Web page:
Wednesday, June 13, 2007

"The Loved Ones"

When things go wrong, somebody has to take the fall. When what goes wrong is something as bad as the drowning of a city, then the punishment must fall on those who cannot shield themselves from blame, and it must be all out of proportion to the crime. That's not to say that Sal and Mabel Mangano are innocent exactly, just that punishing them to the maximum extent might be less about whatever negligence they may or may not have committed themselves, and more about finding somebody to target the enormous rage and grief that followed the disaster that was Katrina. Anyway, I can't describe this powerful (albeit slightly dated) article by Tom Junod in Esquire to any greater extent without diminishing it, so read it for yourself. And again, lament all those who died in New Orleans who didn't have to.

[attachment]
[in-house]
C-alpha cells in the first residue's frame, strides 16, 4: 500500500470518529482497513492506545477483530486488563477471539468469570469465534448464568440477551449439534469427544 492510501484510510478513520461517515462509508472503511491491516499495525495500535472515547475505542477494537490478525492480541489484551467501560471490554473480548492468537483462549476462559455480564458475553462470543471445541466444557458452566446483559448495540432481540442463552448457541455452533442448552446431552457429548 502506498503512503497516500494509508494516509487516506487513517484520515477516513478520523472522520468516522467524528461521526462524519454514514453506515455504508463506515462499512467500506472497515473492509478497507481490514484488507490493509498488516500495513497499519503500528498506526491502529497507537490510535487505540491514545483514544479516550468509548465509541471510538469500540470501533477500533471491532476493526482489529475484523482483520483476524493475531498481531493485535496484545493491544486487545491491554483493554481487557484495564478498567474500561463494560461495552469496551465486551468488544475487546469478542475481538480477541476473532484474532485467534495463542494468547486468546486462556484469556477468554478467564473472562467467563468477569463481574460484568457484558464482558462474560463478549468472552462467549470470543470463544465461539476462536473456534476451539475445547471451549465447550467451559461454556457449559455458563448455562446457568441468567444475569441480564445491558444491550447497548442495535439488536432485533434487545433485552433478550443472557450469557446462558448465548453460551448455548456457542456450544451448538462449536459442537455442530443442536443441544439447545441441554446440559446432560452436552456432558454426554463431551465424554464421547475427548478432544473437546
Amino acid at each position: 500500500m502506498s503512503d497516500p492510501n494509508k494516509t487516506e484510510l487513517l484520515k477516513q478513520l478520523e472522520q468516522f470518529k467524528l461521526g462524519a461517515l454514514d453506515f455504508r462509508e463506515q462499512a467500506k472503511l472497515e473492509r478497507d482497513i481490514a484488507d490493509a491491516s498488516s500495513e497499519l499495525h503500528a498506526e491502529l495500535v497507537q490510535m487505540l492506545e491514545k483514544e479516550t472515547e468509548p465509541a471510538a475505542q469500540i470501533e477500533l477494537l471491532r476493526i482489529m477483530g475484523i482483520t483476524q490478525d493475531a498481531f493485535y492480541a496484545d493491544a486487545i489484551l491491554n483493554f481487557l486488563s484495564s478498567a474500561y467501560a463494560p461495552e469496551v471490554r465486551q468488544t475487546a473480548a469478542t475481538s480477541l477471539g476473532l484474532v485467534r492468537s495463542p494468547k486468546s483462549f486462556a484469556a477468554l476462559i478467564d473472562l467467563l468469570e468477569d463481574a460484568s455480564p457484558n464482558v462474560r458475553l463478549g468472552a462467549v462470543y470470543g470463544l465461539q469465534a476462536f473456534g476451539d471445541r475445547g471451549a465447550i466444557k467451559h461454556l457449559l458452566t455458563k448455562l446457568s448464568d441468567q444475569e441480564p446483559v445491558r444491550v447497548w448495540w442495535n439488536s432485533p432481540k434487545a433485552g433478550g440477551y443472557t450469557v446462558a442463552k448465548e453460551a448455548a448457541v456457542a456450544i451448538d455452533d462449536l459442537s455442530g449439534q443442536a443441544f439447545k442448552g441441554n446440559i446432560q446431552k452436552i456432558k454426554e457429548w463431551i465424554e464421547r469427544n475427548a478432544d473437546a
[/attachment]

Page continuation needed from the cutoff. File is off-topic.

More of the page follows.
1 comment:

Nat-Wu said...

The media and political reaction to the St. Rita's incident was disgraceful to say the least. And you didn't see CNN rushing to correct some of the false claims that had been made on CNN about what happened. After reading the facts, I have a lot more sympathy for the owners. The children of those parents may want somewhere to place the blame, but while the Manganos may deserve some, as their lawyer says, why aren't they blaming all the people who could have made sure the levees didn't fail?

I'm not the lawyer so I can't really analyze the issue, but to me negligent homicide is not what this was. The politicians and Army Corps of Engineers knew that the levees could fail, but did the average New Orleaner? The answer to that is no, and to me that changes everything.